Document Title

Identification of Estrogenic Compounds Emitted from the Combustion of Computer Printed Circuit Boards in Electronic Waste

Department/School

Biology

Abstract

Rapid changes in technology have brought about a surge in demand for electronic equipment. Many of these products contain brominated flame-retardants (BFRs) as additives to decrease the rate of combustion, raising concerns about their toxicological risk. In our study, emissions from the combustion of computer-printed circuit boards were evaluated in the T47D-KBluc estrogen-responsive cell line at a series of concentrations. There was significant activity from the emission extract when compared to the positive control, 0.1 nM estradiol. After HPLC fractionation, GC/MS identified ten chemicals which included bisphenol A; the brominated derivates mono-, di-, and tribisphenol, triphenyl phosphate, triphenyl phosphine oxide, 4′-bromo-[1,1′-biphenyl]-4-ol, 3,5-dibromo-4-hydroxybiphenyl, 3,5-dibromo-2-hydroxybiphenyl, and the oxygenated polyaromatic hydrocarbon benzanthrone. Commercially available samples of these ten compounds were tested. The compound 4′-bromo-[1,1′-biphenyl]-4-ol resulted in dose-dependent significant increases for luciferase activity at concentrations ranging from 0.1 to 10 µM in the T47D-KBluc assay. The chemical also demonstrated an affinity for binding to the estrogen receptor (ER) with an IC50 of 2 × 10−7 M. To determine the uterotrophic activity, three doses (50, 100, and 200 mg/kg/day) of 4′-bromo-[1,1′-biphenyl]-4-ol were administered to adult ovariectomized Long–Evans rats for 3 days. Treatment of the animals with 200 mg/kg/day showed an increase in uterine weight. Hence one new chemical, released by burning of electrical wastes, was identified which displays estrogenic activity both in vitro and in vivo. However, it was about 1000-fold less potent than ethynyl estradiol.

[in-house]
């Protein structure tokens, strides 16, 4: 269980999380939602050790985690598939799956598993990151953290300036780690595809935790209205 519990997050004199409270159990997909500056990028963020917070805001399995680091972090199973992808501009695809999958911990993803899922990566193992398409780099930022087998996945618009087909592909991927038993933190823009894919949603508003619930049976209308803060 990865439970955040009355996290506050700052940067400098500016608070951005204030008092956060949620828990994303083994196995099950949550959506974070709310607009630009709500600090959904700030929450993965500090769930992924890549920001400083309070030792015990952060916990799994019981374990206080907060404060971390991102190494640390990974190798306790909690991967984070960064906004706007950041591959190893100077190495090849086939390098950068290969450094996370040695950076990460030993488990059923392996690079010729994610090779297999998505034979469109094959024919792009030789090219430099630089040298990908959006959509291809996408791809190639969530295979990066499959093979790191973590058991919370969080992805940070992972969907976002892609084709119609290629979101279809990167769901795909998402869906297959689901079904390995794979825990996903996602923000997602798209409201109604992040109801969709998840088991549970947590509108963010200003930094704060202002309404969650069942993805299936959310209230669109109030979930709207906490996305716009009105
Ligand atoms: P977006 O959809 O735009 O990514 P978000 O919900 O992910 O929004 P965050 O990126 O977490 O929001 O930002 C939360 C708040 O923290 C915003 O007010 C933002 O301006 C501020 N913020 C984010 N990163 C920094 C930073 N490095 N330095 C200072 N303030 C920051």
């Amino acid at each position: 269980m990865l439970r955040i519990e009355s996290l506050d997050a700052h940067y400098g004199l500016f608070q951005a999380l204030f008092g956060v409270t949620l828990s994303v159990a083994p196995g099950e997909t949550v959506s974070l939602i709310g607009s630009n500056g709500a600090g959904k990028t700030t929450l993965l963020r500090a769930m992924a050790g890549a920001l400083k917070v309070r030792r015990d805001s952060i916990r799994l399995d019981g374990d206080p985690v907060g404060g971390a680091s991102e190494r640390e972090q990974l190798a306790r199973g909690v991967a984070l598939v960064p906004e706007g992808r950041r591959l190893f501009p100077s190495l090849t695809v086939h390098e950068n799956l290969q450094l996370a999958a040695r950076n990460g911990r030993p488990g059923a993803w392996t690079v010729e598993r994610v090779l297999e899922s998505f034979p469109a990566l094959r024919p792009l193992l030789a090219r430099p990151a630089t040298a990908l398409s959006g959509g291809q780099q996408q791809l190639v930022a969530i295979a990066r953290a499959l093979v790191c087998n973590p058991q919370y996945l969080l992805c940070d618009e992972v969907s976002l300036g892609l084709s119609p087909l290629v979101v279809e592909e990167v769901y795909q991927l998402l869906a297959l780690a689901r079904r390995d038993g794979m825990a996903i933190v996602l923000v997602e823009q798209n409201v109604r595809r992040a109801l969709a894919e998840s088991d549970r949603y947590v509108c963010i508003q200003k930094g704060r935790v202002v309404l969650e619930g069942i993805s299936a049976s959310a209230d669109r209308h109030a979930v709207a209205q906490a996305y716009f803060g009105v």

Document Type

Article

Publication Title

Environmental Science and Technology

Publication Date

12-1-2007

Volume

41

Issue

24

Pages

8506-8511

Digital Object Identifier (DOI)

10.1021/es071425p

PubMed ID (PMID)

18200886

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